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Document Type

Article

Abstract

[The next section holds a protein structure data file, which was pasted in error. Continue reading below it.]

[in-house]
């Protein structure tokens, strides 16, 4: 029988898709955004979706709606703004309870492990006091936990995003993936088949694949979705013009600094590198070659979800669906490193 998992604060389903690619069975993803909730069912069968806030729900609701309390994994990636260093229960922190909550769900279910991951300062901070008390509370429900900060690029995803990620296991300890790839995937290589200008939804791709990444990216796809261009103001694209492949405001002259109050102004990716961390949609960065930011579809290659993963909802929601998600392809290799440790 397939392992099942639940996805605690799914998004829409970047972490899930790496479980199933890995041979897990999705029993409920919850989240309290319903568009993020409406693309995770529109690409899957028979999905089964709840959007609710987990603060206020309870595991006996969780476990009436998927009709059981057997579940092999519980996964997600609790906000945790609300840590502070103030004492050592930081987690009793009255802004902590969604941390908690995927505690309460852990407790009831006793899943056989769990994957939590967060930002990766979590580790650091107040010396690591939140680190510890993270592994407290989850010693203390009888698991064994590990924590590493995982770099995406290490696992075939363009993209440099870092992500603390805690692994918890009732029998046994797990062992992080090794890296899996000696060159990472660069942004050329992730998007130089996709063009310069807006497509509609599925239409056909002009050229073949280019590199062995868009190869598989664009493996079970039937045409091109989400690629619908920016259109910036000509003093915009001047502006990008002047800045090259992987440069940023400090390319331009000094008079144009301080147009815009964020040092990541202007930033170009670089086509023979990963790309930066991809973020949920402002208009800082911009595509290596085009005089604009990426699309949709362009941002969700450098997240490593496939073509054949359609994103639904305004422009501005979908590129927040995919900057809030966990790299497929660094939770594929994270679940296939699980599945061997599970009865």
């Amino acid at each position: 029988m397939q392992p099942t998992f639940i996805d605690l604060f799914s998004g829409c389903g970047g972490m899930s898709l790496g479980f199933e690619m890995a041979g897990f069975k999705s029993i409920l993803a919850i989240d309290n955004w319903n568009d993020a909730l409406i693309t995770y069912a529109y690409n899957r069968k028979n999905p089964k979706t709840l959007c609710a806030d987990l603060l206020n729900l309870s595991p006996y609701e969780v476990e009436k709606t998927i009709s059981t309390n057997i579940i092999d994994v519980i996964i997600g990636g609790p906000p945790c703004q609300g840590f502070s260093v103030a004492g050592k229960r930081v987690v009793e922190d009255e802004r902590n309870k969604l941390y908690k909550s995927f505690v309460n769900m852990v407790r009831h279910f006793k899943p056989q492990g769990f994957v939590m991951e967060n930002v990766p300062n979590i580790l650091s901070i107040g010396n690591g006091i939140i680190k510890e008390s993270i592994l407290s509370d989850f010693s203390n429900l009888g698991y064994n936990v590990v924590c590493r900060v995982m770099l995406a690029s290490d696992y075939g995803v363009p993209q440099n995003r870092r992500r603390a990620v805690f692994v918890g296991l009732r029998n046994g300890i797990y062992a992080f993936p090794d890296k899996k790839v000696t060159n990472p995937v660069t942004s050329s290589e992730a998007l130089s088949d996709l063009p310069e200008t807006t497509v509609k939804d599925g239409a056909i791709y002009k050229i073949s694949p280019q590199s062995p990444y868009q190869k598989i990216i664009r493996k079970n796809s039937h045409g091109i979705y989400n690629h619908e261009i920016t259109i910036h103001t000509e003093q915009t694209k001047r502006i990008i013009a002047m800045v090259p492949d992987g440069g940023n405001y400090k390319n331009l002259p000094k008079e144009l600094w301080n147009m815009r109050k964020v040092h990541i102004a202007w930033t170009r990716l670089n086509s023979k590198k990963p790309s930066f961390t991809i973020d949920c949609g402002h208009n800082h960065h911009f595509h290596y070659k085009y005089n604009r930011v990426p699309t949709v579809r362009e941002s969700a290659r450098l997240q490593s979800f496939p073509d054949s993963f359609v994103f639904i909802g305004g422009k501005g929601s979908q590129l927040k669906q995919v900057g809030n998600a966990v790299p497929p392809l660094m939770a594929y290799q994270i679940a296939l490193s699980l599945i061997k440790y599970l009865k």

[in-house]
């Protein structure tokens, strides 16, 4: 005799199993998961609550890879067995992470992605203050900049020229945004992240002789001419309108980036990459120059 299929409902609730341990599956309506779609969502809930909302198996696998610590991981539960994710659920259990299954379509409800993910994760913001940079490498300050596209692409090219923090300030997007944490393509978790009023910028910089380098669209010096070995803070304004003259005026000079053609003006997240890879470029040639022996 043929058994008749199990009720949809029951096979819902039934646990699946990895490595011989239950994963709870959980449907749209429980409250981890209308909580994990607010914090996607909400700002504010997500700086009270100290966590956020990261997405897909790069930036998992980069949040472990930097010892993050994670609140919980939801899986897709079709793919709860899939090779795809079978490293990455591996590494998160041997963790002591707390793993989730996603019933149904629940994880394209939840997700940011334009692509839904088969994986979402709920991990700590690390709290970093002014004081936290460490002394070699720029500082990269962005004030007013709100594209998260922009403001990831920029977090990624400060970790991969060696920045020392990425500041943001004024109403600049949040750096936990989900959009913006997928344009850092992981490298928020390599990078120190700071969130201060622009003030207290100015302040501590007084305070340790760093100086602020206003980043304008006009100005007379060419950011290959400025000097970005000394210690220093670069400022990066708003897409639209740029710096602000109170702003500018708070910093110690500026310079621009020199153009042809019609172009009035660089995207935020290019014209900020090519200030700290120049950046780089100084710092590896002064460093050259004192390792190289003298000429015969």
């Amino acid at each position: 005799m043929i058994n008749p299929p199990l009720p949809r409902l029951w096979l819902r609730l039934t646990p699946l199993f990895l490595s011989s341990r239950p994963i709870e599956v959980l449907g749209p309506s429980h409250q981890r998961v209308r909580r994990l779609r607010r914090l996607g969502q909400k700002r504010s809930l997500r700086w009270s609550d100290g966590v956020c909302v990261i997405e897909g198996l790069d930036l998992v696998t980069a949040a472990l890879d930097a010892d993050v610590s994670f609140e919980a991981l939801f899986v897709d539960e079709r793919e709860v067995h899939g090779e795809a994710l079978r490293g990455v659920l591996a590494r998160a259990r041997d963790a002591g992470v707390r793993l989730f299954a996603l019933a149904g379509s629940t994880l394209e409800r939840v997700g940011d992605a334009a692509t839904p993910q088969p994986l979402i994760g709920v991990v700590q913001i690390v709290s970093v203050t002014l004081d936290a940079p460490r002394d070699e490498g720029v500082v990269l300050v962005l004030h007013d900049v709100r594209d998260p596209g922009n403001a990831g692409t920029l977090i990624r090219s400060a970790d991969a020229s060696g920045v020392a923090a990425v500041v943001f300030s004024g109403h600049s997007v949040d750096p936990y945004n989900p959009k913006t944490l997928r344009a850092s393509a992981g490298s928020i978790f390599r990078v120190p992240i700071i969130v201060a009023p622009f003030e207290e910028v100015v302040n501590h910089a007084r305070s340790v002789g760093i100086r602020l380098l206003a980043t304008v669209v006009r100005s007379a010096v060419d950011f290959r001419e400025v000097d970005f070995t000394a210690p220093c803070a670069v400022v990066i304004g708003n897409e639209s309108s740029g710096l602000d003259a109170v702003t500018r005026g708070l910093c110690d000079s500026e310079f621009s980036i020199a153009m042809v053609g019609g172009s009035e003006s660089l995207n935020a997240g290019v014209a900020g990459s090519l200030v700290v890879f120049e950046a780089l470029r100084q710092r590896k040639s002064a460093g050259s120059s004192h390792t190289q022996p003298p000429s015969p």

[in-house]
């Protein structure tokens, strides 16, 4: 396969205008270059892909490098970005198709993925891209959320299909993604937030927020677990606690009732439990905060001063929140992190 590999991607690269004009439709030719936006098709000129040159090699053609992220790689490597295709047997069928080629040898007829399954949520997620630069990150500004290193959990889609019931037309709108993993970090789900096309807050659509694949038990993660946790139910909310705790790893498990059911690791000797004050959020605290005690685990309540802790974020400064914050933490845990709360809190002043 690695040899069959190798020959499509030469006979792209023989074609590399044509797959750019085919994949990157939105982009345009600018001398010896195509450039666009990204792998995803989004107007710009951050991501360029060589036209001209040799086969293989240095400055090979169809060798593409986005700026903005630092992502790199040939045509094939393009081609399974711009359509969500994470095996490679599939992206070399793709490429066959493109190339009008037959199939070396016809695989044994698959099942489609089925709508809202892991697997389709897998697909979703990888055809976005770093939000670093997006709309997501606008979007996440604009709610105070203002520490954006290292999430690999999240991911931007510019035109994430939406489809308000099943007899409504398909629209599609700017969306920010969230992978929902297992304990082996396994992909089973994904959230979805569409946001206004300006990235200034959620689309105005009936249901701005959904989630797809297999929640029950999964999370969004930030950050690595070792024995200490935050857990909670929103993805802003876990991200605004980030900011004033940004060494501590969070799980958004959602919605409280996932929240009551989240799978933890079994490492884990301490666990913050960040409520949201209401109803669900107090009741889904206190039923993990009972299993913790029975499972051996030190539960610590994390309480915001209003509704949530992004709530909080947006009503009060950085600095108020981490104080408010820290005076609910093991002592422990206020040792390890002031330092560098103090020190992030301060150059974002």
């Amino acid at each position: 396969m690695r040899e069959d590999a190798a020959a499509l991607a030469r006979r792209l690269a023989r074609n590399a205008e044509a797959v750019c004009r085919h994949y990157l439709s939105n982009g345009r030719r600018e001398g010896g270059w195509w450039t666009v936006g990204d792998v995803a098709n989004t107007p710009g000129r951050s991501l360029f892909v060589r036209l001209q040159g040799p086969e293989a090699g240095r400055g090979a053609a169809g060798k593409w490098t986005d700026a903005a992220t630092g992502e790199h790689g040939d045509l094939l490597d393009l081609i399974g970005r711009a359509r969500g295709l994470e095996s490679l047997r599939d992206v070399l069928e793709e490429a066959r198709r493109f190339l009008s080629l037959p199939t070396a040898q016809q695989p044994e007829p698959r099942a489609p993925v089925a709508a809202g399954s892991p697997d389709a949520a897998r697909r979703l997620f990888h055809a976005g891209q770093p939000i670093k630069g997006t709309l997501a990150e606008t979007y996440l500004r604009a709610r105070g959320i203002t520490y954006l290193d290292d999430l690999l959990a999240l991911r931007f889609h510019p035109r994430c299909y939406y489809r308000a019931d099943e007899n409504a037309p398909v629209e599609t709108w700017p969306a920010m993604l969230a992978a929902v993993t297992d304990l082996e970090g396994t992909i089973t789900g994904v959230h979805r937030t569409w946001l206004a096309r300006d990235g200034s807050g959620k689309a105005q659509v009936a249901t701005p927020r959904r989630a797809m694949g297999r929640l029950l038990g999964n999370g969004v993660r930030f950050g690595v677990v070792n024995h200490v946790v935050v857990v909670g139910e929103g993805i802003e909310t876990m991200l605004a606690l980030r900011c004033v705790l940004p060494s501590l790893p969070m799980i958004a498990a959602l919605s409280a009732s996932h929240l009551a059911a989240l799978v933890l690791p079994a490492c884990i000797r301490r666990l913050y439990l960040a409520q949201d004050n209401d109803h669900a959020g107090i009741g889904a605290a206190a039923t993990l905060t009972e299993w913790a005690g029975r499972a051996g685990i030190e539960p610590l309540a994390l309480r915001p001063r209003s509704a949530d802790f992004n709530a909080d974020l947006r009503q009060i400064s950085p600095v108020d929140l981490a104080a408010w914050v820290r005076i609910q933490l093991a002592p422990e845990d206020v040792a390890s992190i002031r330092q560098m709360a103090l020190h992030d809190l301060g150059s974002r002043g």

An assumption inherent in the theory and practice of operant psychology is that response rate is relatively invariant during steady-state procedures. Recent research has refuted this assumption, demonstrating instead that response rate changes in a large and systematic fashion during many steady-state operant procedures. This finding mandates that operant researchers take into account these within-session changes in response rate when designing and conducting research. Because behavioral pharmacologists use operant techniques and principles, these within-session changes in response rate must be taken into account when conducting behavioral pharmacological research as well. This paper briefly reviews what is known about within-session response patterns and poses the question: Might similar factors contribute to within-session changes in response rate when both drug and nondrug reinforcers are used? Finally, the paper explores some implications of within-session changes in response rate for behavioral pharmacology.

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